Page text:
What Do You Mean by "Hope"?
Updated: Sep 28
I'm currently reading the book You Are Changing the World - Whether You Like It or Not by David LaMotte. It's helping me a ton because I am in a season where I am muttering to myself daily, "What the hell is going on? Why am I even trying?" Business is as tough for me as I can ever remember it being, therefore money is tight. Our nonprofit is seemingly under constant attack, fights like hell for funding, has personnel/volunteer challenges, and I have often had to cover its payroll (which I can't really afford to do). Our daughter who's spent time incarcerated got a DUI and is likely headed back to prison on a probation violation and we're shelling out attorney's fees (maybe business isn't all that bad, money is just going other places). The space I have long used as a refuge from all this kind of junk - coaching football - is, well, ahem, a defecation show-type situation; we are bad. I'll mention here in case you don't know me that I deal with an anxiety disorder that is often bad enough it triggers depression. As you might guess, the internal debate about giving up rages in me.
But, if I am gonna preach perseverance to my kids, grandkids, recoverees, and my players then I damn well better demonstrate it myself. That is what gets me up and out the door every single day.
Back to the book and today's reading. The passage was on "Hope & Optimism". Now, I am a man of strong faith, but even after my conversion, I have steered clear of messages of "hope" and "positive thinking" because I deemed them pie-in-the-sky or head-in-the-sand approaches to life. I can't stand the self-help mantras of "fake it til you make it" and "envisioning what you want and going after it". Of course, we need to do what needs to be done and we must fulfill our responsibilities. And we need to try to strive to do better and to grow. And there is certainly no harm in being hopeful about things we can change as long as we don't get so distracted by that hopefulness that we don't actually go about the work. I have long felt we all have a calling and we need to find what that is. But in the meantime, we may need to do some things to pay the bills and take care of our loved ones and ourselves that are outside our calling.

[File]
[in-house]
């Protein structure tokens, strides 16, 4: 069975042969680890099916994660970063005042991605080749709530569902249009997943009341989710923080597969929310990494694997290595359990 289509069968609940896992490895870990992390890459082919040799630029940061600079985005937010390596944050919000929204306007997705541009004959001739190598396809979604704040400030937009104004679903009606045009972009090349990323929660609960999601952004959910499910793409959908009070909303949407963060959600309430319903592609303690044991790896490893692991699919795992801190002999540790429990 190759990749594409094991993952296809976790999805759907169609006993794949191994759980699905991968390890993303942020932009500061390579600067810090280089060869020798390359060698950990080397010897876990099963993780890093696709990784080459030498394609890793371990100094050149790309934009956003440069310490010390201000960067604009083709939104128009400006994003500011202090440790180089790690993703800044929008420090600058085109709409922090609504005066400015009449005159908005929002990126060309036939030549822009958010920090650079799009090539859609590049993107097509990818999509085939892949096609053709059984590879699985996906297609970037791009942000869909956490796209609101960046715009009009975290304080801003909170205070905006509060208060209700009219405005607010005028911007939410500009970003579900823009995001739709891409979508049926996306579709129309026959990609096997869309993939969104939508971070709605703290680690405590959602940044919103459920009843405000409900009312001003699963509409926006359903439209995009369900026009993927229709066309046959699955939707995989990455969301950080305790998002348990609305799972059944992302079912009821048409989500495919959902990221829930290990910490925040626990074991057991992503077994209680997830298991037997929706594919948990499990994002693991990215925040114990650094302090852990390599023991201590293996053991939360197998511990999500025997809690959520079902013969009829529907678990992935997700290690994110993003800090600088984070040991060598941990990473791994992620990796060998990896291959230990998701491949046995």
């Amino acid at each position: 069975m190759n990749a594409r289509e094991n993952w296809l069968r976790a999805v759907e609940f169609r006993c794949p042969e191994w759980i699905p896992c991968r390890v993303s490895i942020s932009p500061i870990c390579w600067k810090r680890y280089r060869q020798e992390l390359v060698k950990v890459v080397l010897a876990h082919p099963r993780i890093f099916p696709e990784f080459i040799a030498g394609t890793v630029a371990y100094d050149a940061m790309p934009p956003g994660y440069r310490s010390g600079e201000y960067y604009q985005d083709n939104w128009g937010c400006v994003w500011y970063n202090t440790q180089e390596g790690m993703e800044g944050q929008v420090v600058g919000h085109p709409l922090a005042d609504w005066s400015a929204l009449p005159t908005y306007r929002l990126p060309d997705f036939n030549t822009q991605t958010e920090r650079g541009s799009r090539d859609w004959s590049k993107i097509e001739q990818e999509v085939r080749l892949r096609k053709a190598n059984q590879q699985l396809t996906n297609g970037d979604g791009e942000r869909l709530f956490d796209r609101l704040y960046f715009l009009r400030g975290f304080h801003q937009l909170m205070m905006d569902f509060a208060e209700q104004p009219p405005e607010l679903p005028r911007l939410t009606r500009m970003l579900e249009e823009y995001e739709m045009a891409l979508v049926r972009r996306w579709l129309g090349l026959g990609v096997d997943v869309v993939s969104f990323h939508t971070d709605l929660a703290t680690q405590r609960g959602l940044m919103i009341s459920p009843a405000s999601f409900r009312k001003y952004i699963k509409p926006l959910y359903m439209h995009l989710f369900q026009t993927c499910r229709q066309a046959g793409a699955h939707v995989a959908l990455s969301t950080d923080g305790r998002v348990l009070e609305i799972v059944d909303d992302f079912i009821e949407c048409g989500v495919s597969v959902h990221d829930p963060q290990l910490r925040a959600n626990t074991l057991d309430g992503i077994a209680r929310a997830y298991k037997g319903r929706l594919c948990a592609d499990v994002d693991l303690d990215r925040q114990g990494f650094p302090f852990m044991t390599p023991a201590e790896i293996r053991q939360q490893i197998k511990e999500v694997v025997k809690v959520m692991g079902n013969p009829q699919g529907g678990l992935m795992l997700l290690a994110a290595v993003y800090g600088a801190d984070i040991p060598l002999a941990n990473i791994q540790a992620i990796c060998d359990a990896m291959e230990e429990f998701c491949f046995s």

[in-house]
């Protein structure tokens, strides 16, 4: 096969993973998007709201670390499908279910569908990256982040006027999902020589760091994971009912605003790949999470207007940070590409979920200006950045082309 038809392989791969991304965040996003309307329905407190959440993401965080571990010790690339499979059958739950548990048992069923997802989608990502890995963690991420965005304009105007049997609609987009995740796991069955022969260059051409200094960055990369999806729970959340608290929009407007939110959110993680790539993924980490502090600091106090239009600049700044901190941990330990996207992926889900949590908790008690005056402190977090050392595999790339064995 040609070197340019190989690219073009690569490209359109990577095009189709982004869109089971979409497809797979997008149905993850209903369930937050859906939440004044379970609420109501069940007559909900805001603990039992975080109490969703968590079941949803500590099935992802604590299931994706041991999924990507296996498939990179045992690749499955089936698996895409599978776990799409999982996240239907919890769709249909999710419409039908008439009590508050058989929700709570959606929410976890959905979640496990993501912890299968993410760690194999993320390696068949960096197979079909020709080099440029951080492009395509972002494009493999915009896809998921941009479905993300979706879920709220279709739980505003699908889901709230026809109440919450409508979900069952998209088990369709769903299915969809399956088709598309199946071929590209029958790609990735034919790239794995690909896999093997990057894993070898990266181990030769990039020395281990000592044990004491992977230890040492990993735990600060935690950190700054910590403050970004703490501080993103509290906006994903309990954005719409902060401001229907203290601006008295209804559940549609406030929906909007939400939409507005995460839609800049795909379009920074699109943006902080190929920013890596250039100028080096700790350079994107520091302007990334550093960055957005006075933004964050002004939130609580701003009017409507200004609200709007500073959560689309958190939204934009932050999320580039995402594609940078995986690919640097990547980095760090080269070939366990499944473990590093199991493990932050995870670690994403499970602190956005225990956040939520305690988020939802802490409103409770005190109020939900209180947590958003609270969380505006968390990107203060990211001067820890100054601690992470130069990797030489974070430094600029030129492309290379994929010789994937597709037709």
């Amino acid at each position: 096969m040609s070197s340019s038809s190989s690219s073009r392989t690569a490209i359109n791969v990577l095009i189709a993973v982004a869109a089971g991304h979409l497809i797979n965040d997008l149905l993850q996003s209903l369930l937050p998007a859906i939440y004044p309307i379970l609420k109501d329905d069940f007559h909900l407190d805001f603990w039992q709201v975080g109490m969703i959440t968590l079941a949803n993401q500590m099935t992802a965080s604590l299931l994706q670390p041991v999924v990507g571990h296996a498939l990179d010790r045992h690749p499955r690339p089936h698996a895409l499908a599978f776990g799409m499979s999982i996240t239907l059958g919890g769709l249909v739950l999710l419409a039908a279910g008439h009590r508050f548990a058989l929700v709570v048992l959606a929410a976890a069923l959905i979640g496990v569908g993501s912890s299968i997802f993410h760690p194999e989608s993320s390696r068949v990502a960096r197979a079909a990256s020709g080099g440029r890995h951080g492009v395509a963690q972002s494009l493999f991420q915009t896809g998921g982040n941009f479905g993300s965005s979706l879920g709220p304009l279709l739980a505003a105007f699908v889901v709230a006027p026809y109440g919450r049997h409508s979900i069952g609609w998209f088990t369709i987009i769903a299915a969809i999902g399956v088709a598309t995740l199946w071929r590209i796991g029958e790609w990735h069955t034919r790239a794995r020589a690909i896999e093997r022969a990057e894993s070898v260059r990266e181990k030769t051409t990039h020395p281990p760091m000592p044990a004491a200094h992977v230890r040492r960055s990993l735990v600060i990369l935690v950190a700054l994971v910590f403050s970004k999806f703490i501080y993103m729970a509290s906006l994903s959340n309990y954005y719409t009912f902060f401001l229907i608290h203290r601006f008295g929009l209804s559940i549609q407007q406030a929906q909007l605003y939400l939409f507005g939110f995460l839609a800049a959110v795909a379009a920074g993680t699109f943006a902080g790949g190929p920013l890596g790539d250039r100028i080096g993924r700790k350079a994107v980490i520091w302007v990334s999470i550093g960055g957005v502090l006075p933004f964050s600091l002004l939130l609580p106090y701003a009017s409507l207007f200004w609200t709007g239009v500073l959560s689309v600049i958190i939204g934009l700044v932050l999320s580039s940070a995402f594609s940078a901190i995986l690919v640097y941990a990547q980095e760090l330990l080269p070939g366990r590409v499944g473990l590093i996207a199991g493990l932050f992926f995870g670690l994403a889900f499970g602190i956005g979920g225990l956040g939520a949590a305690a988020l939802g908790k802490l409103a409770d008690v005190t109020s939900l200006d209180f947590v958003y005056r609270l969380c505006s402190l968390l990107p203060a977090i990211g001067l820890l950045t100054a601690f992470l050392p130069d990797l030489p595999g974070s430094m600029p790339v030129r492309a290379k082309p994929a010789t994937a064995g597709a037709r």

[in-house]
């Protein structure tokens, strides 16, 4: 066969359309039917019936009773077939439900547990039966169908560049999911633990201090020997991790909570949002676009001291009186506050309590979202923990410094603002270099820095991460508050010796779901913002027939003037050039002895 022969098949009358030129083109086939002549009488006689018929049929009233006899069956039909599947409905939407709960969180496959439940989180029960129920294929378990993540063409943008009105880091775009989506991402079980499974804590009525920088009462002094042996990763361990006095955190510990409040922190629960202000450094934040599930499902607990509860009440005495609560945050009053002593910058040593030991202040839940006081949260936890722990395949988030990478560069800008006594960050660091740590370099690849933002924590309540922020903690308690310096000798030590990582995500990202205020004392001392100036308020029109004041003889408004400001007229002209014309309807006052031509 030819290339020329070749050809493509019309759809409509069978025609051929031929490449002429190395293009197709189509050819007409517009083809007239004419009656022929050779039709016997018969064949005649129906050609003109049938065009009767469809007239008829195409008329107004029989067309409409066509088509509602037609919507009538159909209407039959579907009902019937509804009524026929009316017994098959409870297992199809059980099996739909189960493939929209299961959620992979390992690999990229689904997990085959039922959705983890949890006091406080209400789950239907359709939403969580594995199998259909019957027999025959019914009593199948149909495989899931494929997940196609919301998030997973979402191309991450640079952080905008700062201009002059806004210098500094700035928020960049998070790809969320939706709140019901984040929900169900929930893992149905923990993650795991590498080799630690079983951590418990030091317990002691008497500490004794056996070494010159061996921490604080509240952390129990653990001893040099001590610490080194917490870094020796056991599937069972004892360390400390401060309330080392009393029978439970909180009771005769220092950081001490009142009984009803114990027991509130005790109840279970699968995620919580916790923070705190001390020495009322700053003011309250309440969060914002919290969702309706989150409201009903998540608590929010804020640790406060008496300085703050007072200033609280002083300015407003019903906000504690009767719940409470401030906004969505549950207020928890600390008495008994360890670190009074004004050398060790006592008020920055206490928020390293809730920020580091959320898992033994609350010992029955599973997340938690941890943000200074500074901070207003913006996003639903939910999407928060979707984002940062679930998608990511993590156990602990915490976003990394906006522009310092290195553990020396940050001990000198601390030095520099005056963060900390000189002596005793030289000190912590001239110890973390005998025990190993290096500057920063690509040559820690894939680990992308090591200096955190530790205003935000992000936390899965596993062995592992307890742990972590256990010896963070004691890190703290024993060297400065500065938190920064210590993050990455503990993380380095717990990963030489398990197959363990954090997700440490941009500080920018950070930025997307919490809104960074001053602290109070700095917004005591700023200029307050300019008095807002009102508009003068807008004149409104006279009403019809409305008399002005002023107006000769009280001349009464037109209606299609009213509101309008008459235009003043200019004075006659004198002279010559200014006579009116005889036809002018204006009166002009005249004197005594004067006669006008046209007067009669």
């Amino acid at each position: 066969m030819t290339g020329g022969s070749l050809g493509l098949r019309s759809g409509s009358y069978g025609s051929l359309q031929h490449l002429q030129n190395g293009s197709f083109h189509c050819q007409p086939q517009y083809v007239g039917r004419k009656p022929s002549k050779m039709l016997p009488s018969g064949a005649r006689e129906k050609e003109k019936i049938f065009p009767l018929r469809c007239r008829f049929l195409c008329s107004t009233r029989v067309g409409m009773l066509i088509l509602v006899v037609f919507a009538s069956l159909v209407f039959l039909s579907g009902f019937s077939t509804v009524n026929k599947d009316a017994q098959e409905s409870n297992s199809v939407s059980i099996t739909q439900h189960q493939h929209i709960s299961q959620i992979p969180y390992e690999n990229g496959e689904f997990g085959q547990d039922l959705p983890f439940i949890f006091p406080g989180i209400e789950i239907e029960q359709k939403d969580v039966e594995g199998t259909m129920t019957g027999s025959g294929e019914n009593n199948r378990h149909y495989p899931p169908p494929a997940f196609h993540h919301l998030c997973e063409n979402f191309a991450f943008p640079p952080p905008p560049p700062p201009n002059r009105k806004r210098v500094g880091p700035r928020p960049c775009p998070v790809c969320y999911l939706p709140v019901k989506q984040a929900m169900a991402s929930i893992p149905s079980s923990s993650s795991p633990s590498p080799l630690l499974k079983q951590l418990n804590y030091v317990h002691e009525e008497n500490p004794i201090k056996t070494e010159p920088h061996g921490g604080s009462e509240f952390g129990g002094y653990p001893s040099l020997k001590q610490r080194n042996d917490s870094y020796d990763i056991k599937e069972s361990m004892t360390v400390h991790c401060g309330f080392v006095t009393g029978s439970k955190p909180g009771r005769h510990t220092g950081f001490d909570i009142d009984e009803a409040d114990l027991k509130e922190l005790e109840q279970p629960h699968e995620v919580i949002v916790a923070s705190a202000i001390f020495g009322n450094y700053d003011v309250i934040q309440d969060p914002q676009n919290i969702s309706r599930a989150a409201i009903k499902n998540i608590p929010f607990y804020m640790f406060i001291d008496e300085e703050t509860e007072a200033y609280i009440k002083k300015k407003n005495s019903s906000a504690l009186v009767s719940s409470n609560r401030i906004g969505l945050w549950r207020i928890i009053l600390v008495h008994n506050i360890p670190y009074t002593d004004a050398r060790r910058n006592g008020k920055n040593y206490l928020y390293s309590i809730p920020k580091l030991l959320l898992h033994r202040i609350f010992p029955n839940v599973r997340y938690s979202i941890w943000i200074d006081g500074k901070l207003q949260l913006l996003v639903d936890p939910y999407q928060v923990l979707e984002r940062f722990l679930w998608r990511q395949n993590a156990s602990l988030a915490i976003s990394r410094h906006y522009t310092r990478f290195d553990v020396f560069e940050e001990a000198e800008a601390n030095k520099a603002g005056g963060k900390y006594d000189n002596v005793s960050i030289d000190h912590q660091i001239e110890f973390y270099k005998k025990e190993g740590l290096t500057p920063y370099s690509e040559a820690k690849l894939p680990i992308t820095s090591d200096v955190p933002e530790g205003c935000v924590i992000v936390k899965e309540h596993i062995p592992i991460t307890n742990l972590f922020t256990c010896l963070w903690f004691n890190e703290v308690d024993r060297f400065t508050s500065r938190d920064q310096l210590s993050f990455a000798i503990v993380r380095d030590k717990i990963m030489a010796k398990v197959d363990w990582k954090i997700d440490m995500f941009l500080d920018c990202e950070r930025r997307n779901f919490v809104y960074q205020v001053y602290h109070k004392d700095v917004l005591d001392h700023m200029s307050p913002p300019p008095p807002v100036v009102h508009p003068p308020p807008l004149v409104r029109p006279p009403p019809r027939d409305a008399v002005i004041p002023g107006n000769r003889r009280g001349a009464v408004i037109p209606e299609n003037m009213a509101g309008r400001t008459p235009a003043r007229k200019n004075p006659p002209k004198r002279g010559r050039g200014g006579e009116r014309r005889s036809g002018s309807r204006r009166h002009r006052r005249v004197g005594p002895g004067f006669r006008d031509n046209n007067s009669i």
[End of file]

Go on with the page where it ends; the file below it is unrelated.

So, what do we mean when we talk about "hope"? Is it daydreaming? Is it always having a positive attitude? Is it fully believing that God is always in control? Maybe.
Sorry - back to the book, this time I am serious: LaMotte is writing about Vaclav Havel - I was in Prague a couple of times in the winter of 1989-1990 so he is a hero of mine. Google him if you don't know who he is. The passage in the book about hope and optimism changed my perception of those words. I, of course, know the definition of them both. But they have become those kinds of words I can use in context correctly but maybe couldn't define adequately if put on the spot. So this writing was particularly interesting to me.
Havel writes about hope...
"Hope is not prognostication, it is an orientation of the spirit. It has nothing to do with prediction. Hope is not the same thing as optimism. It is not the conviction that something will turn out well, but the certainty that something makes sense, regardless of how it turns out." It's that last sentence that made me sit up in my chair and see all this "bs" I am dealing with for what it is. Much of it is not my fault first of all. And it's also not a sign from God that I am not supposed to be doing what I am doing where I am doing it. On the contrary, the outcome isn't really what it's about at all - at least in the short term. Hell yes, I would love for everything I do to be impactful and meaningful in the moment. But the truth is it won't be. And even if things turn out completely and seemingly wrong, if my heart is full of hope, then the outcome isn't really supposed to be the focus. Just knowing that what I am doing makes sense is what hope is about.
This passage today instantly changed my perspective on all the battles I list above - every damn one of them. And I am not sharing this for any kind of pity, just that it made me see things differently.
So, I ask you - in what do you need to reconfirm your hope? What are you doing that seems to be a task fitting of Sisyphus? Because I am here to tell you that supporting people in recovery, helping people reenter their community, coaching kids, being a parent, and having empathy for your neighbor all feel like a waste of your energy at times. It seems like that rock rolling back down the hill when Sisyphus gets it to the top each time someone relapses...when someone on probation commits a violation...when your team is losing each contest...when your bank account is shrinking fast... And really, hope isn't about that changing. Hope is about knowing that doing the work anyway is the right thing to do.